Cisco Blogs


Cisco Blog > The Platform

Social Media Spurs Big Changes in Customer Service

My Internet connection over Comcast had been having issues for months, but I was unwilling to face the dreaded tech support phone tree. So I complained – to myself – and continued to suffer.

One day, I was frustrated enough to take my complaints to Twitter. It took just two tweets for @ComcastBonnie to respond. She tested my connection remotely and found it was weak. Not long afterwards, tech support came out, the connection was fixed and I was a very happy customer.

As a member of Cisco’s Social Media Communications team, I’m well aware of the power of social media. This week, I had the chance to explore how social media is changing customer service – and how customer service needs to evolve – with two experts: Comcast’s Martin (Marty) Marcinczyk, vice president, National Customer Operations, and Cisco’s John Hernandez, vice president and general manager of the Customer Collaboration business unit.

“Ten years ago, if a consumer had poor experience with a product or service, they’d tell the people they know,” says Hernandez. “With social media, customers can share an experience, whether good or bad, with hundreds or even thousands of people.”

Comcast, which is known as a pioneer in this area, and other businesses have responded by using social media to interact with customers. Currently, Comcast uses an aggregator to collect all feeds that mention the company, and a supervisor distributes customer queries to one of its dedicated social media agents.

“To date we have been successful handling our customers’ issues over social media means. However, as we increase these types of transactions, we are concerned that current technologies will not scale to meet our business needs,” Marcinczyk says. “We’re also concerned that our traditional contact channels like phone and chat are not fully integrated with these new contact channels. If you didn’t get your question resolved on Twitter and you then call tech support, the agent may not know you’re on Twitter.”

Hernandez agrees. “We need to think about social media as just one channel for customer care. It needs to be integrated into your contact center so you connect all methods of customer communication – phone, chat, email and social media.”

In November, Cisco will introduce technology that’s designed to help businesses do just that. The idea is that if you’ve been Tweeting about a problem and then reach the call center, the agent knows why you’re calling and some of the history behind your issue.

The goal, says Hernandez, is to make it possible for companies to better anticipate customer needs, more easily help customers and capture knowledge that’s shared as part of a customer interaction.

The technology includes video as well, so rather than having a support agent verbally describe how to reset your modem, for example, you’d be able watch a video on your mobile device that shows you how. At the same time, you could share a video that shows the agent the problem you’re having.

Marcinczyk says he ultimately hopes to have a real-time view of each customer interaction and how agents are supporting that interaction. Ideally, either Comcast or the customer would have the ability to shift from one channel to the other – from online channels to phone, for example. And it would all be connected to his customer database so agents know something about the customer.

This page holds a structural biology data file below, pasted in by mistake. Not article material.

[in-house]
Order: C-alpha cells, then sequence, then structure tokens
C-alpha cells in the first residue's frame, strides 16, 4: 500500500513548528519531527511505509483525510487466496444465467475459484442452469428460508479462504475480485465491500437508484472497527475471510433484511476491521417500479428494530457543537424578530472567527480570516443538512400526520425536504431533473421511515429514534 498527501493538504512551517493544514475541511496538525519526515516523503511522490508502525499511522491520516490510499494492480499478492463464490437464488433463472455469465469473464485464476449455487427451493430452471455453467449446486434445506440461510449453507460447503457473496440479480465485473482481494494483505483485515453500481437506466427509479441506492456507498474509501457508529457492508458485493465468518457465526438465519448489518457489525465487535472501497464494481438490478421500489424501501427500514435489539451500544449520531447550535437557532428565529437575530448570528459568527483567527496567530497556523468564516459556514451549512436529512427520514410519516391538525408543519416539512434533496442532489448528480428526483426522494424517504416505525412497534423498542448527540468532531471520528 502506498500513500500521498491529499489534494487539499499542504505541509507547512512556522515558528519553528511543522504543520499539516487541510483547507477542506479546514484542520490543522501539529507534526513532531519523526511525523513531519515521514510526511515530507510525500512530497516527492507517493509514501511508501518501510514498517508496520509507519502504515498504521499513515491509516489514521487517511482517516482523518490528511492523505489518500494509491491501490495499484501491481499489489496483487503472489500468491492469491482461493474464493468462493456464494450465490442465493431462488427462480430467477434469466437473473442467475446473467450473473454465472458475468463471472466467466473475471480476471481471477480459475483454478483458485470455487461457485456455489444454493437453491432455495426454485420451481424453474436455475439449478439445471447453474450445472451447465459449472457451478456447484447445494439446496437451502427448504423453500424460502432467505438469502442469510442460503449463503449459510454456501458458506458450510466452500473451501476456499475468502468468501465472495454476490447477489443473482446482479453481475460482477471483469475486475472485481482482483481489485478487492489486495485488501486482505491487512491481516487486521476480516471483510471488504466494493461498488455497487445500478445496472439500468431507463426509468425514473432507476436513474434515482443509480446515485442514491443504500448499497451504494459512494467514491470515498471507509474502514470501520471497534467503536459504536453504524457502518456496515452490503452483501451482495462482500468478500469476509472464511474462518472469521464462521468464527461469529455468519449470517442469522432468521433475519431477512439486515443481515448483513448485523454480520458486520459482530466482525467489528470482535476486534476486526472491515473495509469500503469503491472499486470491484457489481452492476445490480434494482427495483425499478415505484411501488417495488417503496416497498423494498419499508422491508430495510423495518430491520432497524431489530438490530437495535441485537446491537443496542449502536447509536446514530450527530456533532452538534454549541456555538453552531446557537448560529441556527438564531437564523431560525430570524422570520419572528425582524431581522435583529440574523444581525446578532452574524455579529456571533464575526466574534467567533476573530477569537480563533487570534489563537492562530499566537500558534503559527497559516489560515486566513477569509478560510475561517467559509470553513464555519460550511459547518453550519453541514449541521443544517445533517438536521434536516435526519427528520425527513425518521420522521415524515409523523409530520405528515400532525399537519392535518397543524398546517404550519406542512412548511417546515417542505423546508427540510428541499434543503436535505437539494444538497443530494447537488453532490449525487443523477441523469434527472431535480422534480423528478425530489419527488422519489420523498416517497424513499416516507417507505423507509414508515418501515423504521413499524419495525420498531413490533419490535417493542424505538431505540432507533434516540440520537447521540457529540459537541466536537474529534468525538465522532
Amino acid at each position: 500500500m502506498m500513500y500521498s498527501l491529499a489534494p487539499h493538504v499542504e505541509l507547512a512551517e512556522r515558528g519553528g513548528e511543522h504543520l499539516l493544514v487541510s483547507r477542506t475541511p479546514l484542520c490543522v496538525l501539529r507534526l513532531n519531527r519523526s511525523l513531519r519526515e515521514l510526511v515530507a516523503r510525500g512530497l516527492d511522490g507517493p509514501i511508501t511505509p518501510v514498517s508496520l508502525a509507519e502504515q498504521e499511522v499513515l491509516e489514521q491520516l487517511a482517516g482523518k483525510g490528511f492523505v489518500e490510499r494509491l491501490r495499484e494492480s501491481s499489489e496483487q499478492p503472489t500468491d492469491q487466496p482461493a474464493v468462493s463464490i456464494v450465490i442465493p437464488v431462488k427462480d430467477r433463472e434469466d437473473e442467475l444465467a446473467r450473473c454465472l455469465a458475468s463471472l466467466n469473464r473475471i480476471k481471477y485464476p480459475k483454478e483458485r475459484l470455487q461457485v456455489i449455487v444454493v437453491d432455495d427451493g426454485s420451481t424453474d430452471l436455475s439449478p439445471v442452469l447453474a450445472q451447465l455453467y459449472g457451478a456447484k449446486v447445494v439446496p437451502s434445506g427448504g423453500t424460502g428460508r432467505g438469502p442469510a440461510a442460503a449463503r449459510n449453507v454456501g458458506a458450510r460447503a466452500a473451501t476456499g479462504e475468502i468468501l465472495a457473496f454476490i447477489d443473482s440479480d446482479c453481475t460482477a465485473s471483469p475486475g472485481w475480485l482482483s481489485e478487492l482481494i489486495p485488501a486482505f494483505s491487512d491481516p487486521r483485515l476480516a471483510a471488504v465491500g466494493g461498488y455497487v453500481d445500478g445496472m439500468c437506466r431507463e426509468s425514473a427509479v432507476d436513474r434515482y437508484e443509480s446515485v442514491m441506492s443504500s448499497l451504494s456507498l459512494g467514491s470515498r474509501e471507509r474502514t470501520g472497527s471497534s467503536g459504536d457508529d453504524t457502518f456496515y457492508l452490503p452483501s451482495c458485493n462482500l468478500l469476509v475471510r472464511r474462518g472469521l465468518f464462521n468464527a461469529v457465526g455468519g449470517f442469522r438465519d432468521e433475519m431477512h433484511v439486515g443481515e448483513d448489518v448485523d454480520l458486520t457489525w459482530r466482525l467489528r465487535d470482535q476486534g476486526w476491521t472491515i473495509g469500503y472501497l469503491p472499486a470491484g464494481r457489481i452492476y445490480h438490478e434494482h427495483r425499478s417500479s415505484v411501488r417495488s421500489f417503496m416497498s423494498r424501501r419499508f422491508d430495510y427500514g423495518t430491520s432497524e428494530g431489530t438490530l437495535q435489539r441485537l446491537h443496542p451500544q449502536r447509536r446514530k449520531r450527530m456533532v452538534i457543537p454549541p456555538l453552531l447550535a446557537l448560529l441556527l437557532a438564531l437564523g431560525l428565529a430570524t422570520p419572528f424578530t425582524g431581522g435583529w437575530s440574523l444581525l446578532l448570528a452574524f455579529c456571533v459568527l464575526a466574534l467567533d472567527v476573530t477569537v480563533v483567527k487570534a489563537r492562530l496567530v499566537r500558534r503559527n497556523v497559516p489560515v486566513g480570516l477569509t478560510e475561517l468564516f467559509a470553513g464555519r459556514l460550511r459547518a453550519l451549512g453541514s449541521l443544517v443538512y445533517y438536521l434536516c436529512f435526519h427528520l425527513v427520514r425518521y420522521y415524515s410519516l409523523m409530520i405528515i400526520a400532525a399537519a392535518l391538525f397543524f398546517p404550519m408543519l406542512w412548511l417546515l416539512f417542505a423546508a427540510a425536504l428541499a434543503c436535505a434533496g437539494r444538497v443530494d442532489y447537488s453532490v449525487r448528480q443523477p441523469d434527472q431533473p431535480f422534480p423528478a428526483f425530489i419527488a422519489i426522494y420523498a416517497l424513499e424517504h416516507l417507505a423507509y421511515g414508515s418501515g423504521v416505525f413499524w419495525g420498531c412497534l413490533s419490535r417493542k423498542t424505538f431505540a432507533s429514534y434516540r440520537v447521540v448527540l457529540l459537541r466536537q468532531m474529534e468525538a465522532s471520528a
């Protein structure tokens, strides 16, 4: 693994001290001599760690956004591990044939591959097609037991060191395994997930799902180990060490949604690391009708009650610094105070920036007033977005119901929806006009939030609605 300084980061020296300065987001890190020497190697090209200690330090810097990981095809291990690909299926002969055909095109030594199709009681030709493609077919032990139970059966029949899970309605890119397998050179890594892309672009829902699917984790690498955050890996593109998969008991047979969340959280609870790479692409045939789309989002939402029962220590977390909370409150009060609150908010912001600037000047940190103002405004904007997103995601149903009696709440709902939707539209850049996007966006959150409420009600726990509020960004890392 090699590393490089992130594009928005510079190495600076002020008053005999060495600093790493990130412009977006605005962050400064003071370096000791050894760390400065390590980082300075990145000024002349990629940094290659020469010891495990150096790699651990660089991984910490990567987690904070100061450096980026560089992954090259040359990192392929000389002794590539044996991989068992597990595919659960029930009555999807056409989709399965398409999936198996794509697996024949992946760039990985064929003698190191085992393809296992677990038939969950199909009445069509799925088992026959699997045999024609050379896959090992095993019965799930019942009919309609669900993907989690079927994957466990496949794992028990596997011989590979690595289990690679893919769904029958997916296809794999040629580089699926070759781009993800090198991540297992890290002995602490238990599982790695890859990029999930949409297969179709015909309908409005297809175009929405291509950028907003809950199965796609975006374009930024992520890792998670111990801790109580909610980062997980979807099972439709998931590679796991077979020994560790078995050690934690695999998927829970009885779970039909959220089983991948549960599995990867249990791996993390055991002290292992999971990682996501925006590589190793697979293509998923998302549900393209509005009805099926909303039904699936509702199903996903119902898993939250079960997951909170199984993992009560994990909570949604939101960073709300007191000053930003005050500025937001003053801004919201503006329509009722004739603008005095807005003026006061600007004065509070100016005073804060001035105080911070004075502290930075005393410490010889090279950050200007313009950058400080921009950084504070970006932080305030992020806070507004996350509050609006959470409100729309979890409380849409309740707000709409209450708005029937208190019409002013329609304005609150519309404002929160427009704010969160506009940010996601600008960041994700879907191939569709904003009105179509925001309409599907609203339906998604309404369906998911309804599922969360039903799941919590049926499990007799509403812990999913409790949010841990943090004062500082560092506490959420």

“I want to be able to look at my overall business and know how best to serve each customer,” he says.

Want to find out more about how social media is changing customer service? You can comment or ask questions starting at 9 a.m. PT Sept. 1 when Marcinczyk joins Hernandez for a live broadcast. I’ll post a recording of that broadcast in case you miss it.

Here is recording of 9/1 broadcast.  Thanks for tuning in:

In an effort to keep conversations fresh, Cisco Blogs closes comments after 60 days. Please visit the Cisco Blogs hub page for the latest content.

18 Comments.


  1. Social Media truly is making the world of customer service even more flat. While it is true that SoMe can be used to spread complaints and negative feedback, we utilize it to encourage our satisfied customers to share their experience with the world. It’s true that 99% of the happy customers don’t say a word while 99% of dissatisfied customers share their feelings. Even out those odds a little! At my practice we use various outlets to connect with customers.Great write up!

       0 likes

  2. I would like to know how to integrate the advent of social media for travel websites. As the trend now is towards online booking, then it is essential to use social media to spur better customer services for travelers.I have been reading lots of blogs on the importance of social media but how can it be used? Each industry is opting for explanantion of how it could be integrated to fit its needs.Can you elaborate on this matter

       0 likes

  3. Well, that’s why most big companies are getting scared with the power of social media nowadays. Since technology is coping up with the needs of the consumers, it’s much harder for big companies to isolate issues regarding their deficiencies and in protecting their product or services’ reputation, especially if a single tweet or status is capable of making more negative buzz about it.

       0 likes